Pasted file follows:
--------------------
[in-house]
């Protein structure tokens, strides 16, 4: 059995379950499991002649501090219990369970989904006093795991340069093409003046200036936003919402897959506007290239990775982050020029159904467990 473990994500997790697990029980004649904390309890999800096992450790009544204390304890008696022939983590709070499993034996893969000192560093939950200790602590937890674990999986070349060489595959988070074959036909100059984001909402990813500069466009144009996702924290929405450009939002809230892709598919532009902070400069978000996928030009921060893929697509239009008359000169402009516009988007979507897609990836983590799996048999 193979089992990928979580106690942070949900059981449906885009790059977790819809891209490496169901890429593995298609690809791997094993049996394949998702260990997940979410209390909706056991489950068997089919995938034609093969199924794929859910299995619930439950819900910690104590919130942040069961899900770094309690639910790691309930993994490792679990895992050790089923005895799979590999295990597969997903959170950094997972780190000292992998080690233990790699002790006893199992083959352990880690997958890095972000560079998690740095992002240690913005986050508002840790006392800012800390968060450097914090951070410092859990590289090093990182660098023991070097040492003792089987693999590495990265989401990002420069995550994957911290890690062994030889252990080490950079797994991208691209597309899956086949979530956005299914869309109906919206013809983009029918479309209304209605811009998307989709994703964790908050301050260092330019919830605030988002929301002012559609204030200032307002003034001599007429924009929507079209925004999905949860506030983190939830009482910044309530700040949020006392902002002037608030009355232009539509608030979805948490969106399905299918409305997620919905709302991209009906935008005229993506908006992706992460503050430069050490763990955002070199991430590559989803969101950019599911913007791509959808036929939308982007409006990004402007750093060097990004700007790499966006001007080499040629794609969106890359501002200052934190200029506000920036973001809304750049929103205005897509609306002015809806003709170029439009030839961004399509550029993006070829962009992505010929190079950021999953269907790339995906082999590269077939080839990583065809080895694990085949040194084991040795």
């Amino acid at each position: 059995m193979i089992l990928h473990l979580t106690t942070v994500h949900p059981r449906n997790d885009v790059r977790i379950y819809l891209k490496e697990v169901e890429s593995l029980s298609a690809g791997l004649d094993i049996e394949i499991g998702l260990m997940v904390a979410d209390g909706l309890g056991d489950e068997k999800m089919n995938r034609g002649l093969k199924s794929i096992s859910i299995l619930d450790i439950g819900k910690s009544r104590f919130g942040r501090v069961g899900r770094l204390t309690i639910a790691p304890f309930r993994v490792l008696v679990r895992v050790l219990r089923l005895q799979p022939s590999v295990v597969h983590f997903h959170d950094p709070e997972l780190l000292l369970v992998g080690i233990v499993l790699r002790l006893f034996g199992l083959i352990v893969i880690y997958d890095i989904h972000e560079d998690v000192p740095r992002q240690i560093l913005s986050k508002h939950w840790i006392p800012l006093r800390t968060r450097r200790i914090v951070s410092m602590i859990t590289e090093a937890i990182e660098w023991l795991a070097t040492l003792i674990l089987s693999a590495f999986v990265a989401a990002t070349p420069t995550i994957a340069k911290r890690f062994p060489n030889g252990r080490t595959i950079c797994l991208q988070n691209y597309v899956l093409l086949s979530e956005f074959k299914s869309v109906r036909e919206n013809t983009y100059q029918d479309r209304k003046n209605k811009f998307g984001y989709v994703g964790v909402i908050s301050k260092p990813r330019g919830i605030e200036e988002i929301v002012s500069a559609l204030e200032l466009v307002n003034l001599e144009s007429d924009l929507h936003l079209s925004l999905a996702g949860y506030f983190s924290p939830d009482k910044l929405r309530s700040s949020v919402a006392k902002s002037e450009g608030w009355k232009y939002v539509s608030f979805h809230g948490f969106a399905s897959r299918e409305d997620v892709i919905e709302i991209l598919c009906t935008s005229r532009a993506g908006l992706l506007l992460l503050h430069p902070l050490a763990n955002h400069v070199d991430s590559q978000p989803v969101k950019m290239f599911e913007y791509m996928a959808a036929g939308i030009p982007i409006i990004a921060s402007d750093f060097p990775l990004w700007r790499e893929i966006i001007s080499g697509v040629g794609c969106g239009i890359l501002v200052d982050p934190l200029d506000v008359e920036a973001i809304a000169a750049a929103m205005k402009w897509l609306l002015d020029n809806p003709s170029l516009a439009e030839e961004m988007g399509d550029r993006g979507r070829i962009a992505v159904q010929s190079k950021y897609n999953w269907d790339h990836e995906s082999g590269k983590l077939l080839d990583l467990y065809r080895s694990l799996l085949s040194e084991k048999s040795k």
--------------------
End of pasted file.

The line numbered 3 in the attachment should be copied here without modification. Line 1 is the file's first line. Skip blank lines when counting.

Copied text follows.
């Amino acid at each position: 059995m193979i089992l990928h473990l979580t106690t942070v994500h949900p059981r449906n997790d885009v790059r977790i379950y819809l891209k490496e697990v169901e890429s593995l029980s298609a690809g791997l004649d094993i049996e394949i499991g998702l260990m997940v904390a979410d209390g909706l309890g056991d489950e068997k999800m089919n995938r034609g002649l093969k199924s794929i096992s859910i299995l619930d450790i439950g819900k910690s009544r104590f919130g942040r501090v069961g899900r770094l204390t309690i639910a790691p304890f309930r993994v490792l008696v679990r895992v050790l219990r089923l005895q799979p022939s590999v295990v597969h983590f997903h959170d950094p709070e997972l780190l000292l369970v992998g080690i233990v499993l790699r002790l006893f034996g199992l083959i352990v893969i880690y997958d890095i989904h972000e560079d998690v000192p740095r992002q240690i560093l913005s986050k508002h939950w840790i006392p800012l006093r800390t968060r450097r200790i914090v951070s410092m602590i859990t590289e090093a937890i990182e660098w023991l795991a070097t040492l003792i674990l089987s693999a590495f999986v990265a989401a990002t070349p420069t995550i994957a340069k911290r890690f062994p060489n030889g252990r080490t595959i950079c797994l991208q988070n691209y597309v899956l093409l086949s979530e956005f074959k299914s869309v109906r036909e919206n013809t983009y100059q029918d479309r209304k003046n209605k811009f998307g984001y989709v994703g964790v909402i908050s301050k260092p990813r330019g919830i605030e200036e988002i929301v002012s500069a559609l204030e200032l466009v307002n003034l001599e144009s007429d924009l929507h936003l079209s925004l999905a996702g949860y506030f983190s924290p939830d009482k910044l929405r309530s700040s949020v919402a006392k902002s002037e450009g608030w009355k232009y939002v539509s608030f979805h809230g948490f969106a399905s897959r299918e409305d997620v892709i919905e709302i991209l598919c009906t935008s005229r532009a993506g908006l992706l506007l992460l503050h430069p902070l050490a763990n955002h400069v070199d991430s590559q978000p989803v969101k950019m290239f599911e913007y791509m996928a959808a036929g939308i030009p982007i409006i990004a921060s402007d750093f060097p990775l990004w700007r790499e893929i966006i001007s080499g697509v040629g794609c969106g239009i890359l501002v200052d982050p934190l200029d506000v008359e920036a973001i809304a000169a750049a929103m205005k402009w897509l609306l002015d020029n809806p003709s170029l516009a439009e030839e961004m988007g399509d550029r993006g979507r070829i962009a992505v159904q010929s190079k950021y897609n999953w269907d790339h990836e995906s082999g590269k983590l077939l080839d990583l467990y065809r080895s694990l799996l085949s040194e084991k048999s040795k």